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Beyond collaborative leadership


Veredus and NLGN recently collaborated on some work with local authority chief executives.  We hosted two discussion events with a general theme of collaborative leadership.  This resulted in a considered report which we published in May: the full report can be found here.  We want to acknowledge the great work of Emma Burnell and Kathinka Lyche in writing this and triggering a series of thoughts that have led to this article.

In the report, we drew together some recommendations that seem to have resonated with many people we have talked to subsequently.  These recommendations are: to recognise, accept and embrace the difference in “wins” across collaborative endeavours; collaborate early and continuously; and that local government should work as a sector to create collaborative cohorts.

We concluded that as different types of devolution take hold across the country, we will see a mosaic of different systems and the different leaderships they require. All of these must be able to be held accountable locally.  We summed this up (neatly, we think) as a need for leaders who collaborate, collaborators who lead.

We recognise, that, by and large, current ‘leaders of place’ accept and acknowledge that outward-looking collaboration is a vital part of their current roles.  Most are realistic enough to realise that they have gradually developed the traits and behaviours that come with this imperative – few actively designed their own specific development programme with this end in mind.  In Veredus this work led us into a follow-on conversation that has a few strands:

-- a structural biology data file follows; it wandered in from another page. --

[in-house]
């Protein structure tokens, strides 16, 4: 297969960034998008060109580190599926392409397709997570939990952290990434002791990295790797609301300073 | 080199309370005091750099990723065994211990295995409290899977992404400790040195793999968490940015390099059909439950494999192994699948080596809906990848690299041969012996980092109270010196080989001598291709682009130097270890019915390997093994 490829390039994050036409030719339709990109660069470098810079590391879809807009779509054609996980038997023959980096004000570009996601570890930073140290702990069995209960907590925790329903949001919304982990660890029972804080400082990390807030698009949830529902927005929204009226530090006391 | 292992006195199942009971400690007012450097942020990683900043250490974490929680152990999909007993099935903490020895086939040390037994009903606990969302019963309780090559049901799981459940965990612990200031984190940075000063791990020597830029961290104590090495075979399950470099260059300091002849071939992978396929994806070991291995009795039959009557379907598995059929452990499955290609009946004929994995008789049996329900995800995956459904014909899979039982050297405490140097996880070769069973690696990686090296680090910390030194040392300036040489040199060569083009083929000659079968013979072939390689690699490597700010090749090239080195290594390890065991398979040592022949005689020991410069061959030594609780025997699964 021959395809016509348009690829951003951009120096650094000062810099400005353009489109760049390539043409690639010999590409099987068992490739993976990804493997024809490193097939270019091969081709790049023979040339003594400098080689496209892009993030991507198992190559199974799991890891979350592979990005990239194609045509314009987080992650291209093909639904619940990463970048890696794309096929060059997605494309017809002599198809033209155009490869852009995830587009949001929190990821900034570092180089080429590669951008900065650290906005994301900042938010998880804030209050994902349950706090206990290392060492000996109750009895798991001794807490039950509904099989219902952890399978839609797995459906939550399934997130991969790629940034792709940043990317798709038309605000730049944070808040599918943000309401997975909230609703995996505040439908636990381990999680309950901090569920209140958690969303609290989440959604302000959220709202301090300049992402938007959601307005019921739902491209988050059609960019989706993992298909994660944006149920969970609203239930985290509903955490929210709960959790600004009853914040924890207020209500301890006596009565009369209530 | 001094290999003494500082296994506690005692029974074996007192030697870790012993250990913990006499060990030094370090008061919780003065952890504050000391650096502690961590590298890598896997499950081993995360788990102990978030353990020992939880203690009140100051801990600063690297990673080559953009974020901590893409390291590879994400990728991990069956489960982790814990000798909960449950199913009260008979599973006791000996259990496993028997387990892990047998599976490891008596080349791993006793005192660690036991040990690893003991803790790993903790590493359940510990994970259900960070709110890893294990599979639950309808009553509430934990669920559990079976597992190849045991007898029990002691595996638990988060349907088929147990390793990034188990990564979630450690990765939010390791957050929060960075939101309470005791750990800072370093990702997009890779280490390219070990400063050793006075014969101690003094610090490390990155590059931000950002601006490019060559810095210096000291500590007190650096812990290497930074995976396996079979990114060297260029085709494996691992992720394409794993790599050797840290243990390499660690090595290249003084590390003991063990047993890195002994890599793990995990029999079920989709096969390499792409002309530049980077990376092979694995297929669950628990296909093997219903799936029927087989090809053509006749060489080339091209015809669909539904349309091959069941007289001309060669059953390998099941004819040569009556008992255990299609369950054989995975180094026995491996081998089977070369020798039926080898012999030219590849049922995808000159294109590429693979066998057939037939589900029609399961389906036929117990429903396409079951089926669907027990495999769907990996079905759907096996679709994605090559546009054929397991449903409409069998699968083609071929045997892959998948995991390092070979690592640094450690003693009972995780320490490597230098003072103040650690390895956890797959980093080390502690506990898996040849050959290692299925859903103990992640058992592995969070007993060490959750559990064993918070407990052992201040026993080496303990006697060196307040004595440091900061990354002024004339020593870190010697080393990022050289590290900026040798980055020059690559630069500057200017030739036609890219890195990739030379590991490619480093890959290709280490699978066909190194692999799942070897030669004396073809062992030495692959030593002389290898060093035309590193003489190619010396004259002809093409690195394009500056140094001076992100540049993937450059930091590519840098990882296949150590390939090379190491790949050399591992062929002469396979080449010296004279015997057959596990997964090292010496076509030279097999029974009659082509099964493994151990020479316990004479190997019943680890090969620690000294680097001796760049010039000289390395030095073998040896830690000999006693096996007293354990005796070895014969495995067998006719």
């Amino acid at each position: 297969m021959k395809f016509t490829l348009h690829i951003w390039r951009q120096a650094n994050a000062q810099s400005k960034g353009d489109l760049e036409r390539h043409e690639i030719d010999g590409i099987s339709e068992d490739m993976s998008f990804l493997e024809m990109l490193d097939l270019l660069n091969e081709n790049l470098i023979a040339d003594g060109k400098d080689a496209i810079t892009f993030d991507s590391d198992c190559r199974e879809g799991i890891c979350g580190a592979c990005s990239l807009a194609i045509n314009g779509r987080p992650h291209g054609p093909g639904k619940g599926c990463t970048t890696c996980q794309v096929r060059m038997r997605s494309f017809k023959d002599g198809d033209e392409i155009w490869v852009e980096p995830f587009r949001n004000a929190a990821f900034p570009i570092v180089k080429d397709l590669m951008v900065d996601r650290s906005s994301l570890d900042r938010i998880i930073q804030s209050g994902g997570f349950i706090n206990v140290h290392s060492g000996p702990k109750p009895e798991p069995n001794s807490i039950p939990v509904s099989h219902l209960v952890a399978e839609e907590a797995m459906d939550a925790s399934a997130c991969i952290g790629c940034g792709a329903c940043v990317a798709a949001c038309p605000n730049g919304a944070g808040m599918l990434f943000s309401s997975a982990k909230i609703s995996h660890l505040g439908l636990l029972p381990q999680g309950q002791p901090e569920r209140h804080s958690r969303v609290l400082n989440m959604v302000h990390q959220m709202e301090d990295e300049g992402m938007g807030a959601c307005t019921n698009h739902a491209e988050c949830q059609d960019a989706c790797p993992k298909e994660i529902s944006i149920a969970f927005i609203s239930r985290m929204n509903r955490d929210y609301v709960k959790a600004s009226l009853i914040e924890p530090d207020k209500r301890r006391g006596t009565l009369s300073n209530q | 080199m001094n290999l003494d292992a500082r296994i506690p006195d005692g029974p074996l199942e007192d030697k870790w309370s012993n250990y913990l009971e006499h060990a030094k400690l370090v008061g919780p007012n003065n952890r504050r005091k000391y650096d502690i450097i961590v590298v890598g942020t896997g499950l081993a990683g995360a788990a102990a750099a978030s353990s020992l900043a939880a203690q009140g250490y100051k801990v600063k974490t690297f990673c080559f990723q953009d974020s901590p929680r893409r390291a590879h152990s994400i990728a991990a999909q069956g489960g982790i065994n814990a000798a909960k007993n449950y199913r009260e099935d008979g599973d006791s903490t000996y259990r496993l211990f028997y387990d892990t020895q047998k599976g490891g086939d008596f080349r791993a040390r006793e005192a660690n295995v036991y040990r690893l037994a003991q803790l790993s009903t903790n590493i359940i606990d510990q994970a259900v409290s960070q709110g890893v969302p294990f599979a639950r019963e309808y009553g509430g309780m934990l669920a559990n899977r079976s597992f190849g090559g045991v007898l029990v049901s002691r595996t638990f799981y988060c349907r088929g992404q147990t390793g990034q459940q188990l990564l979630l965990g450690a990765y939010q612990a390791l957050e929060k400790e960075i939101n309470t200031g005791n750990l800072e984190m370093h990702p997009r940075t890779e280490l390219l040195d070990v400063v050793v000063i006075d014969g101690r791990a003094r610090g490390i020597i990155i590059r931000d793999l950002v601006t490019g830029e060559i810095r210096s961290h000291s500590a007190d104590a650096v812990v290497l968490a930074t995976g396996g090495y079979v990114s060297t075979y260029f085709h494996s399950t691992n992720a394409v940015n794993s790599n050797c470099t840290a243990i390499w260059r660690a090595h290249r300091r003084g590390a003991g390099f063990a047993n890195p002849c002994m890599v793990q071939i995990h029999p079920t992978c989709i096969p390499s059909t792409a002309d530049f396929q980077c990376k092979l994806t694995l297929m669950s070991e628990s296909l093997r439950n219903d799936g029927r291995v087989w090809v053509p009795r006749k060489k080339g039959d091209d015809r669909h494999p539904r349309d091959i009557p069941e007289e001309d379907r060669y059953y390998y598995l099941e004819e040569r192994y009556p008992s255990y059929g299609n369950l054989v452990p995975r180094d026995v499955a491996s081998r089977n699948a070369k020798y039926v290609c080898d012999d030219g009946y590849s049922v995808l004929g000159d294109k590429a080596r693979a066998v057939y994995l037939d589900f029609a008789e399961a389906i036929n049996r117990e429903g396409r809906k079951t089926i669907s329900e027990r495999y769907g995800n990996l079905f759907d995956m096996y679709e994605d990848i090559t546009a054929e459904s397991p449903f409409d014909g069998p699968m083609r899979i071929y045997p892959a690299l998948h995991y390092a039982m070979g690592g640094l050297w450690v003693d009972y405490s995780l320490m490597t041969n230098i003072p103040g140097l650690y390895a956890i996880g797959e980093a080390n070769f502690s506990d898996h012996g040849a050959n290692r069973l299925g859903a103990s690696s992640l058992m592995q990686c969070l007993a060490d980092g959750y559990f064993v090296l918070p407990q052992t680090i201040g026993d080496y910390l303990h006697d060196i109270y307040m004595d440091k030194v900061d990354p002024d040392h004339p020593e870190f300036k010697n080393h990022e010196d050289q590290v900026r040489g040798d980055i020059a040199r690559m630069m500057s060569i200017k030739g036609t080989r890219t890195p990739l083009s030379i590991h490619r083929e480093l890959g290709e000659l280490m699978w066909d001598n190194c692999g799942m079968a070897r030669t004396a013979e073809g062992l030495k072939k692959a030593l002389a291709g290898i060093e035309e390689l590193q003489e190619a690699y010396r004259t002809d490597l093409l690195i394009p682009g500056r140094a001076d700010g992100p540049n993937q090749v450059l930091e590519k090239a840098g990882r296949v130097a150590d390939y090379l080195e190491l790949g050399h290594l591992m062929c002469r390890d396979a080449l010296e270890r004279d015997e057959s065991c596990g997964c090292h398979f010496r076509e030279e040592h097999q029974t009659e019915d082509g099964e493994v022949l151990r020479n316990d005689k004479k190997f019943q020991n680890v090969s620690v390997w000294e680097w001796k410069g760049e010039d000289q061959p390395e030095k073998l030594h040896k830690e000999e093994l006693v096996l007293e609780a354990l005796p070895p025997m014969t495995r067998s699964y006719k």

• If we accept the conclusions, leadership of place now goes beyond the local authority and even the public sector – how do we harness the great 21st Century Public Servant work by Needham and Mangan at the University of Birmingham, and what does future collaborative leadership actually look like?

  • How can we make sure the knowledge and experience of the current crop of successful collaborative leaders is properly passed on to the next generation?

  • The next cadres of leaders will come from millennials and generation Z – how do we harness the instinctive traits of this talent pool to drive the future leadership agenda?

The answers to the first two questions can be quite easily rationalised through relatively conventional means.  The question about how to inspire the next generation of leaders is exercising us a little more.

We think that the whole concept of branding generations has moved from a handy marketing device into a real ‘thing’.  The workplace is beginning to understand millennials – digital natives who are more comfortable with network power than hierarchical power and who have sufficiently value-based views that the idea of moving from job-to-job will have much more to do with the ethics of an organisation than the salary and fringe benefits (remember those?).